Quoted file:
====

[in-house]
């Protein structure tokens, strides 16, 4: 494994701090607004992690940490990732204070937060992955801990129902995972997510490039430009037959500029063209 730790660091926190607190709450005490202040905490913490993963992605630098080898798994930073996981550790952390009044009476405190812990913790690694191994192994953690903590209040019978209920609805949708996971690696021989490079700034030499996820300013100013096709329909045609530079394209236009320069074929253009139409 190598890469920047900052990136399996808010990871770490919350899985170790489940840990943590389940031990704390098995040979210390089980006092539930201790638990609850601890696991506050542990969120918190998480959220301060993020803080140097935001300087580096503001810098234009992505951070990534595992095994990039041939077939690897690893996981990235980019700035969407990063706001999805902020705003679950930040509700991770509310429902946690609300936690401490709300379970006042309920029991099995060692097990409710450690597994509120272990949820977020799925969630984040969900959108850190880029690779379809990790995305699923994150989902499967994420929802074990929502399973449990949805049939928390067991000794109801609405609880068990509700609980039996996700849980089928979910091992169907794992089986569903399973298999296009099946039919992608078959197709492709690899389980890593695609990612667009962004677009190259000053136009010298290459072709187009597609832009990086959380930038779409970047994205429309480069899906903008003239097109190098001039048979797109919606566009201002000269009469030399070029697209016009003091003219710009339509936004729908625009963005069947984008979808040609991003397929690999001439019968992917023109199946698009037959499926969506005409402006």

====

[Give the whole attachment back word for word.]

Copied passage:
[in-house]
């Protein structure tokens, strides 16, 4: 494994701090607004992690940490990732204070937060992955801990129902995972997510490039430009037959500029063209 730790660091926190607190709450005490202040905490913490993963992605630098080898798994930073996981550790952390009044009476405190812990913790690694191994192994953690903590209040019978209920609805949708996971690696021989490079700034030499996820300013100013096709329909045609530079394209236009320069074929253009139409 190598890469920047900052990136399996808010990871770490919350899985170790489940840990943590389940031990704390098995040979210390089980006092539930201790638990609850601890696991506050542990969120918190998480959220301060993020803080140097935001300087580096503001810098234009992505951070990534595992095994990039041939077939690897690893996981990235980019700035969407990063706001999805902020705003679950930040509700991770509310429902946690609300936690401490709300379970006042309920029991099995060692097990409710450690597994509120272990949820977020799925969630984040969900959108850190880029690779379809990790995305699923994150989902499967994420929802074990929502399973449990949805049939928390067991000794109801609405609880068990509700609980039996996700849980089928979910091992169907794992089986569903399973298999296009099946039919992608078959197709492709690899389980890593695609990612667009962004677009190259000053136009010298290459072709187009597609832009990086959380930038779409970047994205429309480069899906903008003239097109190098001039048979797109919606566009201002000269009469030399070029697209016009003091003219710009339509936004729908625009963005069947984008979808040609991003397929690999001439019968992917023109199946698009037959499926969506005409402006």